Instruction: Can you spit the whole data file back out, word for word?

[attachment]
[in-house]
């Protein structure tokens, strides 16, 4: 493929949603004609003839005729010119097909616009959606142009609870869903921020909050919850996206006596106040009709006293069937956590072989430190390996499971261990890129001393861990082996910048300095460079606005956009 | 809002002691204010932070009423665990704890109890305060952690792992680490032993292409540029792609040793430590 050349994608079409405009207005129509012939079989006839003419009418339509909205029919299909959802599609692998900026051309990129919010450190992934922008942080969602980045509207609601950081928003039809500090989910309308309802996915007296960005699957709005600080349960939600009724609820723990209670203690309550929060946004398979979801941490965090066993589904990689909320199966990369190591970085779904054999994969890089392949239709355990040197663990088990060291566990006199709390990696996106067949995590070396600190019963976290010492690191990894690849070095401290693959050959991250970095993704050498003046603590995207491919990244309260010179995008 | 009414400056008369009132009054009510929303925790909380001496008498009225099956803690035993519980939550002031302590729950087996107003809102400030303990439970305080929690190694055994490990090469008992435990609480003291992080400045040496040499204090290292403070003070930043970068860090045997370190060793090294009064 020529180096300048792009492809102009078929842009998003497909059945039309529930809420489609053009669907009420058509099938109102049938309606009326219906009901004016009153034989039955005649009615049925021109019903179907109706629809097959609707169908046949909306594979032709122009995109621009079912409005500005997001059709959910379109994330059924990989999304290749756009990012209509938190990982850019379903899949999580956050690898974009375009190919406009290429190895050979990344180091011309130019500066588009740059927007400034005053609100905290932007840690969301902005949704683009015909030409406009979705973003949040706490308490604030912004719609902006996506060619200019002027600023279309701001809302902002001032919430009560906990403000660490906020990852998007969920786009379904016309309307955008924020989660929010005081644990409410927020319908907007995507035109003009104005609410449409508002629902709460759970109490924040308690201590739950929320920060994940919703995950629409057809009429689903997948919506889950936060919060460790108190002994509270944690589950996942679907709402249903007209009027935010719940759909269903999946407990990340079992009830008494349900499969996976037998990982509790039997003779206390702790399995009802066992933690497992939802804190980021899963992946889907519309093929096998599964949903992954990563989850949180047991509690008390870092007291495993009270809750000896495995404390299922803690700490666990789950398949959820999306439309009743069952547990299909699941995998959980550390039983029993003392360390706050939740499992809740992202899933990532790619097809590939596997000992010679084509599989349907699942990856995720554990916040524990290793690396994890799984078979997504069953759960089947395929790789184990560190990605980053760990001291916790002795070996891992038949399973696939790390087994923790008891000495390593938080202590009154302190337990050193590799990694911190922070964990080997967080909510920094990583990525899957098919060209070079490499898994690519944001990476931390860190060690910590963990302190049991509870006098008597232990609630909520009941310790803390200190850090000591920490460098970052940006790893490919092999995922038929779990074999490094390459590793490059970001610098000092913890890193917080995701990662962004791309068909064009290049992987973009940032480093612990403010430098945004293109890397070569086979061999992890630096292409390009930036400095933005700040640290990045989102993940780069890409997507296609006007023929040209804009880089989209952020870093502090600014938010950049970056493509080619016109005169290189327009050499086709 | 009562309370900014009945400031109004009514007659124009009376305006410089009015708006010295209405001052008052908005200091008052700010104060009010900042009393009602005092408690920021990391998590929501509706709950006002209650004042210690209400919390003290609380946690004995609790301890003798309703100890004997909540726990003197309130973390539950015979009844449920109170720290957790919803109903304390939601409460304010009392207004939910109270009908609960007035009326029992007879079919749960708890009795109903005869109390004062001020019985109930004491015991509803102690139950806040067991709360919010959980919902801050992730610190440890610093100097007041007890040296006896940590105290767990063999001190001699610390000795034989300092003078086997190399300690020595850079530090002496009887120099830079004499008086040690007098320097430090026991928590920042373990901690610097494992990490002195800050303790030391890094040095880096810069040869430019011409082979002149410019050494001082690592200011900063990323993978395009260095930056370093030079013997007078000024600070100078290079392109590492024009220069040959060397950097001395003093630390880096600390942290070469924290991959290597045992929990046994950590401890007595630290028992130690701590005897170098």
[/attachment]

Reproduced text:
[in-house]
């Protein structure tokens, strides 16, 4: 493929949603004609003839005729010119097909616009959606142009609870869903921020909050919850996206006596106040009709006293069937956590072989430190390996499971261990890129001393861990082996910048300095460079606005956009 | 809002002691204010932070009423665990704890109890305060952690792992680490032993292409540029792609040793430590 050349994608079409405009207005129509012939079989006839003419009418339509909205029919299909959802599609692998900026051309990129919010450190992934922008942080969602980045509207609601950081928003039809500090989910309308309802996915007296960005699957709005600080349960939600009724609820723990209670203690309550929060946004398979979801941490965090066993589904990689909320199966990369190591970085779904054999994969890089392949239709355990040197663990088990060291566990006199709390990696996106067949995590070396600190019963976290010492690191990894690849070095401290693959050959991250970095993704050498003046603590995207491919990244309260010179995008 | 009414400056008369009132009054009510929303925790909380001496008498009225099956803690035993519980939550002031302590729950087996107003809102400030303990439970305080929690190694055994490990090469008992435990609480003291992080400045040496040499204090290292403070003070930043970068860090045997370190060793090294009064 020529180096300048792009492809102009078929842009998003497909059945039309529930809420489609053009669907009420058509099938109102049938309606009326219906009901004016009153034989039955005649009615049925021109019903179907109706629809097959609707169908046949909306594979032709122009995109621009079912409005500005997001059709959910379109994330059924990989999304290749756009990012209509938190990982850019379903899949999580956050690898974009375009190919406009290429190895050979990344180091011309130019500066588009740059927007400034005053609100905290932007840690969301902005949704683009015909030409406009979705973003949040706490308490604030912004719609902006996506060619200019002027600023279309701001809302902002001032919430009560906990403000660490906020990852998007969920786009379904016309309307955008924020989660929010005081644990409410927020319908907007995507035109003009104005609410449409508002629902709460759970109490924040308690201590739950929320920060994940919703995950629409057809009429689903997948919506889950936060919060460790108190002994509270944690589950996942679907709402249903007209009027935010719940759909269903999946407990990340079992009830008494349900499969996976037998990982509790039997003779206390702790399995009802066992933690497992939802804190980021899963992946889907519309093929096998599964949903992954990563989850949180047991509690008390870092007291495993009270809750000896495995404390299922803690700490666990789950398949959820999306439309009743069952547990299909699941995998959980550390039983029993003392360390706050939740499992809740992202899933990532790619097809590939596997000992010679084509599989349907699942990856995720554990916040524990290793690396994890799984078979997504069953759960089947395929790789184990560190990605980053760990001291916790002795070996891992038949399973696939790390087994923790008891000495390593938080202590009154302190337990050193590799990694911190922070964990080997967080909510920094990583990525899957098919060209070079490499898994690519944001990476931390860190060690910590963990302190049991509870006098008597232990609630909520009941310790803390200190850090000591920490460098970052940006790893490919092999995922038929779990074999490094390459590793490059970001610098000092913890890193917080995701990662962004791309068909064009290049992987973009940032480093612990403010430098945004293109890397070569086979061999992890630096292409390009930036400095933005700040640290990045989102993940780069890409997507296609006007023929040209804009880089989209952020870093502090600014938010950049970056493509080619016109005169290189327009050499086709 | 009562309370900014009945400031109004009514007659124009009376305006410089009015708006010295209405001052008052908005200091008052700010104060009010900042009393009602005092408690920021990391998590929501509706709950006002209650004042210690209400919390003290609380946690004995609790301890003798309703100890004997909540726990003197309130973390539950015979009844449920109170720290957790919803109903304390939601409460304010009392207004939910109270009908609960007035009326029992007879079919749960708890009795109903005869109390004062001020019985109930004491015991509803102690139950806040067991709360919010959980919902801050992730610190440890610093100097007041007890040296006896940590105290767990063999001190001699610390000795034989300092003078086997190399300690020595850079530090002496009887120099830079004499008086040690007098320097430090026991928590920042373990901690610097494992990490002195800050303790030391890094040095880096810069040869430019011409082979002149410019050494001082690592200011900063990323993978395009260095930056370093030079013997007078000024600070100078290079392109590492024009220069040959060397950097001395003093630390880096600390942290070469924290991959290597045992929990046994950590401890007595630290028992130690701590005897170098």